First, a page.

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Francisco Aragón

Three poems

You can also read three poems
by Francisco Aragón in Jacket 9

Love Poem

Just let the San Andreas
stay put, keeping this tunnel
intact, enough to amble

out of it, past Louie’s Dim
Sum a Saturday afternoon,
a breeze detectable off

the bay — visible in the distance,
carrying with it the smells
of open air markets:

crab freshly caught
and seahorses piled
in bins along Stockton...

or Jack, strolling out of the tube
connecting Polk Gulch
and North Beach, on his way

to Aquatic Park to spread
the Sporting Green
on his favorite patch of grass...

He is ferrying the portable
radio to his ear,
listening for the count

in the bottom of the ninth
at Candlestick and then
begins to smooth

the pages with his palms
before he sits
to keep it dry: the split

seat of his pants

for Jack Spicer (1925–1965)

Nicaragua in a Voice

More than the poems
(the fruits that sang
their juices; dolls, feverish,
dreaming of nights,

city streets) for me it was
the idle chat between the poems:
cordial, intimate almost...
like a river’s murmur

as if a village — Chontales,
Granada — could speak,
whistle, inhabit
a if, closing

my eyes, I had it again,
once more within reach
his voice — my father
ill, won’t speak.

Of Wind and Rain

Davis, CA

This valley rain, swayed by wind — gray

as that distant afternoon
but for the stroll that lasted hours
and hours, soaking

his socks — it doesn’t matter
he thought, exploring city streets
for the first time

pleasure, until he came upon
a crowd bordering Leicester Square
What happened?, he asked

a petit lady wearing glasses, but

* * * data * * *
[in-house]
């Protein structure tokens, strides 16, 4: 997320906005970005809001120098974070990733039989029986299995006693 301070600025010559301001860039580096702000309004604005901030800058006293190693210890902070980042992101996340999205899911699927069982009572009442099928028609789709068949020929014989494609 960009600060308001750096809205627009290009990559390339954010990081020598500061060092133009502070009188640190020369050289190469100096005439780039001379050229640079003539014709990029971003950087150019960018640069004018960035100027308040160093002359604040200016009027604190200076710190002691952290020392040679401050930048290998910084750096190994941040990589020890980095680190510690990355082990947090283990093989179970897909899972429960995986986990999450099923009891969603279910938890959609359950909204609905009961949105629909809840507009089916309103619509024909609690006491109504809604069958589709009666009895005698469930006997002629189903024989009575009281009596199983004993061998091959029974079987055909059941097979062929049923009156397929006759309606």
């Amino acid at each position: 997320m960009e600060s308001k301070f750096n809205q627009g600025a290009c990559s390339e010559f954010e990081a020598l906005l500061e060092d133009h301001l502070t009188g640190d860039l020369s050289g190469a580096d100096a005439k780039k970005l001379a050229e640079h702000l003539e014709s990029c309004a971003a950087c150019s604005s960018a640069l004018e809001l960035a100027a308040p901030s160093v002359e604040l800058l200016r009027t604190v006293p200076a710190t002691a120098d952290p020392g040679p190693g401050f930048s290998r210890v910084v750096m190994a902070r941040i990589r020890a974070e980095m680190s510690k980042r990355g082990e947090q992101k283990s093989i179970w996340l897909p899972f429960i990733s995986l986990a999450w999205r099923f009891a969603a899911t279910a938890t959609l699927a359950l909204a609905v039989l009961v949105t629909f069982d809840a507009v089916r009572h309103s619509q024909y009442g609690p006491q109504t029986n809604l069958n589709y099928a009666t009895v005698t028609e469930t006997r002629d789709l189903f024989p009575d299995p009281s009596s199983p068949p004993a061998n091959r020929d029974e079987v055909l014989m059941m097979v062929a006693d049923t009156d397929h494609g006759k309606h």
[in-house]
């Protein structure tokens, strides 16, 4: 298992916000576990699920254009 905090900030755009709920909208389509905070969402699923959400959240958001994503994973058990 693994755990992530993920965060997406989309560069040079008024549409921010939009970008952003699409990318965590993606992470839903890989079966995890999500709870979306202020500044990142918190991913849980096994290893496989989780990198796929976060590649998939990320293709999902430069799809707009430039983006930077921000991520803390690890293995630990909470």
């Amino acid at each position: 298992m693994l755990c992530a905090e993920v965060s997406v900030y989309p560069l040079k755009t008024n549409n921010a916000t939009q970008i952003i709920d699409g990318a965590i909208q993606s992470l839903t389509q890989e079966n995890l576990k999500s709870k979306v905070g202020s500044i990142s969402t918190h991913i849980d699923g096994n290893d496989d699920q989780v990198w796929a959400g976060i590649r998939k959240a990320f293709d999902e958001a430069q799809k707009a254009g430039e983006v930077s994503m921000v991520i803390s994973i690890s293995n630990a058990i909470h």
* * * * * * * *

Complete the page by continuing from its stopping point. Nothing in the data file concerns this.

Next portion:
before she could speak a wall
of umbrellas and coats

parted down the middle where
he was: plum-faced,
rolling through on a stretcher...

Moments later they covered him up.
The rest of his walk
he doesn’t recall — I think his heart

stopped, a suited man offered
but those weren’t the ones
that spoke to him, still do:

poor man, softly, her light-blue
hair in his eyes...and his wife —
I saw the ring — expecting him home

for supper, like every night

Francisco Aragon photo

Francisco Aragón is the author of Puerta del Sol (Bilingual Press, 2005). His poems and translations have appeared in various print and web publications, including Chain, Crab Orchard Review, Electronic Poetry Review, and Terra Incognita. He is the founding editor of Momotombo Press ( ), which supports emerging Latino writers and is housed at the Institute for Latino Studies at the University of Notre Dame, where he is a Fellow. He is currently editing an anthology of Latino poets, slated for publication in 2006 by University of Arizona Press.

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